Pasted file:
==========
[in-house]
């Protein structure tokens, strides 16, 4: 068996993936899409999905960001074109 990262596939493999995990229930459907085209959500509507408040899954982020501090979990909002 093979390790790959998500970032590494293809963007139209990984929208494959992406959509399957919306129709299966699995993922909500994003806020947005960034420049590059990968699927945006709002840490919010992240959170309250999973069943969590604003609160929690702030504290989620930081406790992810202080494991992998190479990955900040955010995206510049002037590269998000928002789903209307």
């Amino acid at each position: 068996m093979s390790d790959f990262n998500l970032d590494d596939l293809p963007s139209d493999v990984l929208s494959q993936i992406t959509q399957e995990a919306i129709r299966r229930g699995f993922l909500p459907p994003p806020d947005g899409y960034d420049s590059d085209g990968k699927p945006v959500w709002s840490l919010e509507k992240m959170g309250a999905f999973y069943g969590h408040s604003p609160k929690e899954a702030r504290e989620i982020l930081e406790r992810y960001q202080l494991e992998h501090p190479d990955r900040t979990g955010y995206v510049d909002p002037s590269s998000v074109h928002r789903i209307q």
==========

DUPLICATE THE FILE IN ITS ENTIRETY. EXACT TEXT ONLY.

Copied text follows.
[in-house]
């Protein structure tokens, strides 16, 4: 068996993936899409999905960001074109 990262596939493999995990229930459907085209959500509507408040899954982020501090979990909002 093979390790790959998500970032590494293809963007139209990984929208494959992406959509399957919306129709299966699995993922909500994003806020947005960034420049590059990968699927945006709002840490919010992240959170309250999973069943969590604003609160929690702030504290989620930081406790992810202080494991992998190479990955900040955010995206510049002037590269998000928002789903209307």
């Amino acid at each position: 068996m093979s390790d790959f990262n998500l970032d590494d596939l293809p963007s139209d493999v990984l929208s494959q993936i992406t959509q399957e995990a919306i129709r299966r229930g699995f993922l909500p459907p994003p806020d947005g899409y960034d420049s590059d085209g990968k699927p945006v959500w709002s840490l919010e509507k992240m959170g309250a999905f999973y069943g969590h408040s604003p609160k929690e899954a702030r504290e989620i982020l930081e406790r992810y960001q202080l494991e992998h501090p190479d990955r900040t979990g955010y995206v510049d909002p002037s590269s998000v074109h928002r789903i209307q």